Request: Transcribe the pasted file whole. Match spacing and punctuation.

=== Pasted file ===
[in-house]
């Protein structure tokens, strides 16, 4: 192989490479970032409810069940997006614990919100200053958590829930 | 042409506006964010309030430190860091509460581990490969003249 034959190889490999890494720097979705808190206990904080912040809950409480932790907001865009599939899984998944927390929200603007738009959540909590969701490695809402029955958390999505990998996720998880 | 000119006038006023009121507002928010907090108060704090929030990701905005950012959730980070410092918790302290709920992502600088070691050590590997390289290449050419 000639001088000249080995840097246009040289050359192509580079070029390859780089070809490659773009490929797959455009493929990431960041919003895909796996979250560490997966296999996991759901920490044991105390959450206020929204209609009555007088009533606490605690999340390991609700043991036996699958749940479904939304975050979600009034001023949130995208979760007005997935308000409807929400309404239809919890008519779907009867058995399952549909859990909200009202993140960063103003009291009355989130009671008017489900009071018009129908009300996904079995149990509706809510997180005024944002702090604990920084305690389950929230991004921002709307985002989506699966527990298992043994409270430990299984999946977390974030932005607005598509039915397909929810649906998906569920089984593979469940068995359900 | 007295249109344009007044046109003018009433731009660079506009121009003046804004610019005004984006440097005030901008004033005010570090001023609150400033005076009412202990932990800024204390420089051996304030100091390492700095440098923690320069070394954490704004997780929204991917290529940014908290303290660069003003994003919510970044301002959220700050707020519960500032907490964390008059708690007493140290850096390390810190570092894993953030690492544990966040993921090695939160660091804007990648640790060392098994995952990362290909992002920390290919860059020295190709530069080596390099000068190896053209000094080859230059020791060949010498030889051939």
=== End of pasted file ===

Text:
[in-house]
């Protein structure tokens, strides 16, 4: 192989490479970032409810069940997006614990919100200053958590829930 | 042409506006964010309030430190860091509460581990490969003249 034959190889490999890494720097979705808190206990904080912040809950409480932790907001865009599939899984998944927390929200603007738009959540909590969701490695809402029955958390999505990998996720998880 | 000119006038006023009121507002928010907090108060704090929030990701905005950012959730980070410092918790302290709920992502600088070691050590590997390289290449050419 000639001088000249080995840097246009040289050359192509580079070029390859780089070809490659773009490929797959455009493929990431960041919003895909796996979250560490997966296999996991759901920490044991105390959450206020929204209609009555007088009533606490605690999340390991609700043991036996699958749940479904939304975050979600009034001023949130995208979760007005997935308000409807929400309404239809919890008519779907009867058995399952549909859990909200009202993140960063103003009291009355989130009671008017489900009071018009129908009300996904079995149990509706809510997180005024944002702090604990920084305690389950929230991004921002709307985002989506699966527990298992043994409270430990299984999946977390974030932005607005598509039915397909929810649906998906569920089984593979469940068995359900 | 007295249109344009007044046109003018009433731009660079506009121009003046804004610019005004984006440097005030901008004033005010570090001023609150400033005076009412202990932990800024204390420089051996304030100091390492700095440098923690320069070394954490704004997780929204991917290529940014908290303290660069003003994003919510970044301002959220700050707020519960500032907490964390008059708690007493140290850096390390810190570092894993953030690492544990966040993921090695939160660091804007990648640790060392098994995952990362290909992002920390290919860059020295190709530069080596390099000068190896053209000094080859230059020791060949010498030889051939």